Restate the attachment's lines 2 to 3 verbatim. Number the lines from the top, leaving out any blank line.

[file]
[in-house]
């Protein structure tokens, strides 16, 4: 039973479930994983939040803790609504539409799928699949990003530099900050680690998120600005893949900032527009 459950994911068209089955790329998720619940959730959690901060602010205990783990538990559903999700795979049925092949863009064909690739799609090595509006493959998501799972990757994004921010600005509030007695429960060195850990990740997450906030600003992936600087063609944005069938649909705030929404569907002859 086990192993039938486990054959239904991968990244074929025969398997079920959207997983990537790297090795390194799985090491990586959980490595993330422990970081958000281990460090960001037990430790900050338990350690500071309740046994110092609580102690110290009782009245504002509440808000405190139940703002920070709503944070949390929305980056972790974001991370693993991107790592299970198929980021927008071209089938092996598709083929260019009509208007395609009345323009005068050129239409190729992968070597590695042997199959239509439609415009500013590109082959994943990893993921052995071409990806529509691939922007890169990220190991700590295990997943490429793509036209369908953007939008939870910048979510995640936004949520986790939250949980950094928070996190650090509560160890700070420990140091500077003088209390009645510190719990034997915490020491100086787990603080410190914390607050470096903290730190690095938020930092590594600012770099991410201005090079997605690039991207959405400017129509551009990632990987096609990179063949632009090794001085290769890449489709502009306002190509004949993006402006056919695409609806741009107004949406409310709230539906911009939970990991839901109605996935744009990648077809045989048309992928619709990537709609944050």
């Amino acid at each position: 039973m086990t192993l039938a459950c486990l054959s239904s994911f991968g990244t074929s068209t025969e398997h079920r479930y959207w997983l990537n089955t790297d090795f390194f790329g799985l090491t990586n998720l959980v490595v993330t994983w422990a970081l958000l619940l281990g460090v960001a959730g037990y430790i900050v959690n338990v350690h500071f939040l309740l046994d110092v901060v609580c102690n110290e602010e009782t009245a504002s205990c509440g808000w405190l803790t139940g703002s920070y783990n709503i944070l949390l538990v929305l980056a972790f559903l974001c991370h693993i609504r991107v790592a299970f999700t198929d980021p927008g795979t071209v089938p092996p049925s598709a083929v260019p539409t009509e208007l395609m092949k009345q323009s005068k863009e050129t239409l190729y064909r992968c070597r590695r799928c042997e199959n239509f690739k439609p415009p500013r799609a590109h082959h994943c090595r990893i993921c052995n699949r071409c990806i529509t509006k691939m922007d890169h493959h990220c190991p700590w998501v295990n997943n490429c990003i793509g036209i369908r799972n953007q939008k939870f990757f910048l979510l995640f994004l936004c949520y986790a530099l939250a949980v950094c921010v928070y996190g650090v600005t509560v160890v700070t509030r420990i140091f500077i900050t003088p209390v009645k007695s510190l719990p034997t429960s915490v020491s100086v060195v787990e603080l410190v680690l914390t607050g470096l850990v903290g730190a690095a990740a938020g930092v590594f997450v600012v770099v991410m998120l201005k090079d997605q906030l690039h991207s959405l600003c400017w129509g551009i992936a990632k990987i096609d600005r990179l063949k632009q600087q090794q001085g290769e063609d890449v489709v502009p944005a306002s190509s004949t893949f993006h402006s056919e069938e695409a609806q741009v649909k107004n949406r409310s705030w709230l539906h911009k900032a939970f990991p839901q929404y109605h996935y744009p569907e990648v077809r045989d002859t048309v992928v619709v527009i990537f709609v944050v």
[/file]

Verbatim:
């Protein structure tokens, strides 16, 4: 039973479930994983939040803790609504539409799928699949990003530099900050680690998120600005893949900032527009 459950994911068209089955790329998720619940959730959690901060602010205990783990538990559903999700795979049925092949863009064909690739799609090595509006493959998501799972990757994004921010600005509030007695429960060195850990990740997450906030600003992936600087063609944005069938649909705030929404569907002859 086990192993039938486990054959239904991968990244074929025969398997079920959207997983990537790297090795390194799985090491990586959980490595993330422990970081958000281990460090960001037990430790900050338990350690500071309740046994110092609580102690110290009782009245504002509440808000405190139940703002920070709503944070949390929305980056972790974001991370693993991107790592299970198929980021927008071209089938092996598709083929260019009509208007395609009345323009005068050129239409190729992968070597590695042997199959239509439609415009500013590109082959994943990893993921052995071409990806529509691939922007890169990220190991700590295990997943490429793509036209369908953007939008939870910048979510995640936004949520986790939250949980950094928070996190650090509560160890700070420990140091500077003088209390009645510190719990034997915490020491100086787990603080410190914390607050470096903290730190690095938020930092590594600012770099991410201005090079997605690039991207959405400017129509551009990632990987096609990179063949632009090794001085290769890449489709502009306002190509004949993006402006056919695409609806741009107004949406409310709230539906911009939970990991839901109605996935744009990648077809045989048309992928619709990537709609944050």
């Amino acid at each position: 039973m086990t192993l039938a459950c486990l054959s239904s994911f991968g990244t074929s068209t025969e398997h079920r479930y959207w997983l990537n089955t790297d090795f390194f790329g799985l090491t990586n998720l959980v490595v993330t994983w422990a970081l958000l619940l281990g460090v960001a959730g037990y430790i900050v959690n338990v350690h500071f939040l309740l046994d110092v901060v609580c102690n110290e602010e009782t009245a504002s205990c509440g808000w405190l803790t139940g703002s920070y783990n709503i944070l949390l538990v929305l980056a972790f559903l974001c991370h693993i609504r991107v790592a299970f999700t198929d980021p927008g795979t071209v089938p092996p049925s598709a083929v260019p539409t009509e208007l395609m092949k009345q323009s005068k863009e050129t239409l190729y064909r992968c070597r590695r799928c042997e199959n239509f690739k439609p415009p500013r799609a590109h082959h994943c090595r990893i993921c052995n699949r071409c990806i529509t509006k691939m922007d890169h493959h990220c190991p700590w998501v295990n997943n490429c990003i793509g036209i369908r799972n953007q939008k939870f990757f910048l979510l995640f994004l936004c949520y986790a530099l939250a949980v950094c921010v928070y996190g650090v600005t509560v160890v700070t509030r420990i140091f500077i900050t003088p209390v009645k007695s510190l719990p034997t429960s915490v020491s100086v060195v787990e603080l410190v680690l914390t607050g470096l850990v903290g730190a690095a990740a938020g930092v590594f997450v600012v770099v991410m998120l201005k090079d997605q906030l690039h991207s959405l600003c400017w129509g551009i992936a990632k990987i096609d600005r990179l063949k632009q600087q090794q001085g290769e063609d890449v489709v502009p944005a306002s190509s004949t893949f993006h402006s056919e069938e695409a609806q741009v649909k107004n949406r409310s705030w709230l539906h911009k900032a939970f990991p839901q929404y109605h996935y744009p569907e990648v077809r045989d002859t048309v992928v619709v527009i990537f709609v944050v």